Chapter 7—Target

SUMMARY: It’s the morning after, though months have passed. Mara is still in the happy honeymoon phase of her relationship with Kevin, enjoying his intelligent conversation and contribution to her work as well as his sexy bedroom skills.

On this particular drowsy post-coital morning, however, Kevin decides to bring up the matter of poverty in the cities like Sulan-Q, which totally kills the mood. He is disturbed by the lack of alms and charity work to help deal with the homeless and the dispossessed.

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Wed
Oct 15 2014 1:00pm

Rereading Melanie Rawn: Dragon Prince, Chapters 23 and 24

dragon prince reread melanie rawnWelcome to the weekly Wednesday reread of Dragon Prince! This week Rohan suffers a fate worse than death, Sioned deals with her many responsibilities as Princess and Chosen lover, and the war gets seriously under way.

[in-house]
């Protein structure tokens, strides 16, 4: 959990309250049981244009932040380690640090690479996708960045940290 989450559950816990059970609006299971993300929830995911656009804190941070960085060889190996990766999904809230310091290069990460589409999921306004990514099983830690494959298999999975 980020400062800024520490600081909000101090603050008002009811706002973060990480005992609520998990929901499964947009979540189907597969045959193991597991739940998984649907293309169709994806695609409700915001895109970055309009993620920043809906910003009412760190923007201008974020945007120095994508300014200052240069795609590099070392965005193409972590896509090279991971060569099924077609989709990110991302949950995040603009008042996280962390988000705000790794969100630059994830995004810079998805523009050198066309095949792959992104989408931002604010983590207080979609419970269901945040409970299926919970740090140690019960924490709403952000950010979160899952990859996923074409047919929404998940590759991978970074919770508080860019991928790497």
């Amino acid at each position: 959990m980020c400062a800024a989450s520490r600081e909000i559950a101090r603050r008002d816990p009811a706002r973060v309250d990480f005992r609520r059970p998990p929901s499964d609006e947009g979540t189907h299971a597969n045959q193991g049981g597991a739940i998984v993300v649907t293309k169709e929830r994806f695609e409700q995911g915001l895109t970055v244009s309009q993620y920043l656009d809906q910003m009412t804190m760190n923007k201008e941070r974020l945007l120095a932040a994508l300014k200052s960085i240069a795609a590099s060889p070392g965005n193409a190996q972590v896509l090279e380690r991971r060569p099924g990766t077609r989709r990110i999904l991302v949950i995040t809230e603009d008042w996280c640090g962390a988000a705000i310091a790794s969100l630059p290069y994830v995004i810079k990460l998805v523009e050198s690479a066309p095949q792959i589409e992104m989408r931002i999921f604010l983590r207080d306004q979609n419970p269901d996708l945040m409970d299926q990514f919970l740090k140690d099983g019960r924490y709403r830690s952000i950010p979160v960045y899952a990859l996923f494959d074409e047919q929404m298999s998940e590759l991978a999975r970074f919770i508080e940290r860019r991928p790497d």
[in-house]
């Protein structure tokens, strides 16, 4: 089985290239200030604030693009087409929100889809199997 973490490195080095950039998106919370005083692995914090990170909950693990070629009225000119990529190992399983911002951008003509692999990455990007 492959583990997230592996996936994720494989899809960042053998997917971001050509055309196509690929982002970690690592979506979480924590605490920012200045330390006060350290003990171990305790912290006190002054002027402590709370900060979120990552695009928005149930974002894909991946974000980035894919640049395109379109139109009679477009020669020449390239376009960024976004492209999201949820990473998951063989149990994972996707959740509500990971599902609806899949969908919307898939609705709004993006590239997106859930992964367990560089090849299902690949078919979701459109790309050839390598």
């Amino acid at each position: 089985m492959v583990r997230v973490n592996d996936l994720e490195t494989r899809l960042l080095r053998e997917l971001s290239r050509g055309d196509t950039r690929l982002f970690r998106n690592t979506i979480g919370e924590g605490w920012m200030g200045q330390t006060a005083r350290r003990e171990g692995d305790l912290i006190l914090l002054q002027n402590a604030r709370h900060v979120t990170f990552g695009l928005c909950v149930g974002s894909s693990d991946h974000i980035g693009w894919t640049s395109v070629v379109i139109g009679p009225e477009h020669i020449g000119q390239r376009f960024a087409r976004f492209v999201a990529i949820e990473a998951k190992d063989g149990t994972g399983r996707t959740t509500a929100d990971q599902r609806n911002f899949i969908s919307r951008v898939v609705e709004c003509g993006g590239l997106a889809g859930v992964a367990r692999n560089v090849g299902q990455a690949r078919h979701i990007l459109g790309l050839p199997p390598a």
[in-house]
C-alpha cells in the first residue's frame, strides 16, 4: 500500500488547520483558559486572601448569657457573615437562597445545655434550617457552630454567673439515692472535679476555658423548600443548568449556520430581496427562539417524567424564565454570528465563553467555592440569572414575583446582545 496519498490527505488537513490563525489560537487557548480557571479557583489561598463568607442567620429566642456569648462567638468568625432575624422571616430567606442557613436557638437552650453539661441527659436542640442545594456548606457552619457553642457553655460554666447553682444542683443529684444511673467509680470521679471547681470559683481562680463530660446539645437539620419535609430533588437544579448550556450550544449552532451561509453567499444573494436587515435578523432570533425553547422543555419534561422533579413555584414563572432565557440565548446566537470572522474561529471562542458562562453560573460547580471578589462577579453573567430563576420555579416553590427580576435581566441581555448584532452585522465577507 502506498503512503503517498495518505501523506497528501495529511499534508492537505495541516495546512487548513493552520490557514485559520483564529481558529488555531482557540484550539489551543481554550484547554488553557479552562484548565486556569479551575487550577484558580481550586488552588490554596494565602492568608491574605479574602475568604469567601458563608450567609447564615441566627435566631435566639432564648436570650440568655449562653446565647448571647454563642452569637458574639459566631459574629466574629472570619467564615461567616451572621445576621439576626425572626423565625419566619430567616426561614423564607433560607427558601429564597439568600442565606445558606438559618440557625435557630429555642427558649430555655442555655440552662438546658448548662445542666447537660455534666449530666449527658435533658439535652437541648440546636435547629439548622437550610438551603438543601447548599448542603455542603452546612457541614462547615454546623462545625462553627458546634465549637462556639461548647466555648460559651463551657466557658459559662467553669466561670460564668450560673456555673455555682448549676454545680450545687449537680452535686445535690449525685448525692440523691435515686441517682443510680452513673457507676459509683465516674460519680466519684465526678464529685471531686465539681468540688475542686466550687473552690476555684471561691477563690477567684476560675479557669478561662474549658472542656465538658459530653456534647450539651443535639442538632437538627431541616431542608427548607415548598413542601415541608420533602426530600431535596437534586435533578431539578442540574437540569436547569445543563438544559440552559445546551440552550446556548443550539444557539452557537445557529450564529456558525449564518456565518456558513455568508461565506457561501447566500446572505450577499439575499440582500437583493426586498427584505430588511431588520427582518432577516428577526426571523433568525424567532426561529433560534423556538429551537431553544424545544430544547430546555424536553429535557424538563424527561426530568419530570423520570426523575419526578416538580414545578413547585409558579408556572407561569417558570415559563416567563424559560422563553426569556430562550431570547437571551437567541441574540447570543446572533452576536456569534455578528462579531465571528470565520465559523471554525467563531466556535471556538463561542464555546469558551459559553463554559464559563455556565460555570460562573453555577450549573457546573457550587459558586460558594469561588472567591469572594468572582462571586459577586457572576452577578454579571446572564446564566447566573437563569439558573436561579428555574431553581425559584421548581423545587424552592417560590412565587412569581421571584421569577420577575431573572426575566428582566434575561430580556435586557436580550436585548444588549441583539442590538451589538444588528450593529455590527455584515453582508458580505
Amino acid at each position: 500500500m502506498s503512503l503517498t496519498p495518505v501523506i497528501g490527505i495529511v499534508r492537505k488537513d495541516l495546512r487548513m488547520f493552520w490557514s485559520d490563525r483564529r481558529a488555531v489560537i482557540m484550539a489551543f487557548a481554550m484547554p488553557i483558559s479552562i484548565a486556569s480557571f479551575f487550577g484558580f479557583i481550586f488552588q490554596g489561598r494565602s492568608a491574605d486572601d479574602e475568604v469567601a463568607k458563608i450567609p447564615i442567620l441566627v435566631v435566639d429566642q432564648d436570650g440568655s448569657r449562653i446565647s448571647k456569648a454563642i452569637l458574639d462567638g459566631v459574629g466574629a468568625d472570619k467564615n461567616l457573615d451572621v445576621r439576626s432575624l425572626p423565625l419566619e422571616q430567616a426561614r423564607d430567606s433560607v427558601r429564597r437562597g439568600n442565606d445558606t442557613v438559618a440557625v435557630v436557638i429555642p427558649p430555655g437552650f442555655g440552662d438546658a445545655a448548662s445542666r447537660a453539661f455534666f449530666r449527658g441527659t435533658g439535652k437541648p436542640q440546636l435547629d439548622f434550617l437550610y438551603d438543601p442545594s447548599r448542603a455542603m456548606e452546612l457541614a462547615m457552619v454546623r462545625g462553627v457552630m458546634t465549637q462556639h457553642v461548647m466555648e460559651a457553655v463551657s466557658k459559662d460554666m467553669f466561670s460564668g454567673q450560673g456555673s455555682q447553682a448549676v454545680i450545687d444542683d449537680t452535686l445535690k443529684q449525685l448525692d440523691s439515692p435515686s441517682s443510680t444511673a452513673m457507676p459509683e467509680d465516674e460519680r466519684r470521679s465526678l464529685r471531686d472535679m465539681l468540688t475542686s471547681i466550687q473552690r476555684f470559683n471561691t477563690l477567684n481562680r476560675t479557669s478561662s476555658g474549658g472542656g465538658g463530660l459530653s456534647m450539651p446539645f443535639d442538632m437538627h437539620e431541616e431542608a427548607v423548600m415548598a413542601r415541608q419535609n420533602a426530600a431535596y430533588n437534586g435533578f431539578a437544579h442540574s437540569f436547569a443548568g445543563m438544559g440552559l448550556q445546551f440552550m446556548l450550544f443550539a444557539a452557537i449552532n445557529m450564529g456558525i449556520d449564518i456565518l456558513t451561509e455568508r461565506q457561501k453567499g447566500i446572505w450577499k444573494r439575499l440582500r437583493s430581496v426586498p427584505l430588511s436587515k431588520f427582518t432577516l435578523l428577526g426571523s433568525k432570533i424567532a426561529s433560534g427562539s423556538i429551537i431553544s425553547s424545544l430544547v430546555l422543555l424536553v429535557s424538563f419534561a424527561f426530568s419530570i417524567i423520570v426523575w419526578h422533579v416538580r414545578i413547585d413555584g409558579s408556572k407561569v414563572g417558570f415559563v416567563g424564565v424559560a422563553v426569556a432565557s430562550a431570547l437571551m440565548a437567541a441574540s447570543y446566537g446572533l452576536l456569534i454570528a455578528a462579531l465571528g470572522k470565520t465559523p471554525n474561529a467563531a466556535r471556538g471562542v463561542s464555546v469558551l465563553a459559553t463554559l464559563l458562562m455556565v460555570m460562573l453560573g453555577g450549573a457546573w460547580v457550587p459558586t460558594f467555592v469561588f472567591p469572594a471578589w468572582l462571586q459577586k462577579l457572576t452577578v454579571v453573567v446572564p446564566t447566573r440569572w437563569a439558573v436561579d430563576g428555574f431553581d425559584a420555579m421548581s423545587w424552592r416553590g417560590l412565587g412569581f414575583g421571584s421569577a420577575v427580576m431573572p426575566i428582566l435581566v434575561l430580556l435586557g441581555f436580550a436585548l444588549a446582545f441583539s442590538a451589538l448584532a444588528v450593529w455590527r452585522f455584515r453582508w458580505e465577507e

Chapter 23

So This Happens: Rohan wakes from a drugged stupor to the sound of a man and a woman bickering. He can’t quite place the voices. It’s clear from context that they’re Ianthe and Beliaev.

Sioned meanwhile prepares to ride in search of Rohan, over her brother’s objections.

[Read More]

Wed
Oct 15 2014 12:00pm

Malazan Reread of the Fallen: The Crippled God, Chapter Twenty-three (Part Two)

Malazan Crippled God rereadWelcome to the Malazan Reread of the Fallen! Every post will start off with a summary of events, followed by reaction and commentary by your hosts Bill and Amanda (with Amanda, new to the series, going first), and finally comments from Tor.com readers. In this article, we’ll cover part two of chapter twenty-three of The Crippled God.

A fair warning before we get started: We’ll be discussing both novel and whole-series themes, narrative arcs that run across the entire series, and foreshadowing.

Note: The summary of events will be free of major spoilers and we’re going to try keeping the reader comments the same. A spoiler thread has been set up for outright Malazan spoiler discussion.

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Tue
Oct 14 2014 2:00pm

Unnatural Annals: “The Lurking Fear”

HP Lovecraft reread The Lurking FearWelcome back to the Lovecraft reread, in which two modern Mythos writers get girl cooties all over old Howard’s original stories. Today we’re looking at “The Lurking Fear,” written in November 1922 and first published in the January-April 1923 issues of Home Brew. You can read the story here. Spoilers ahead.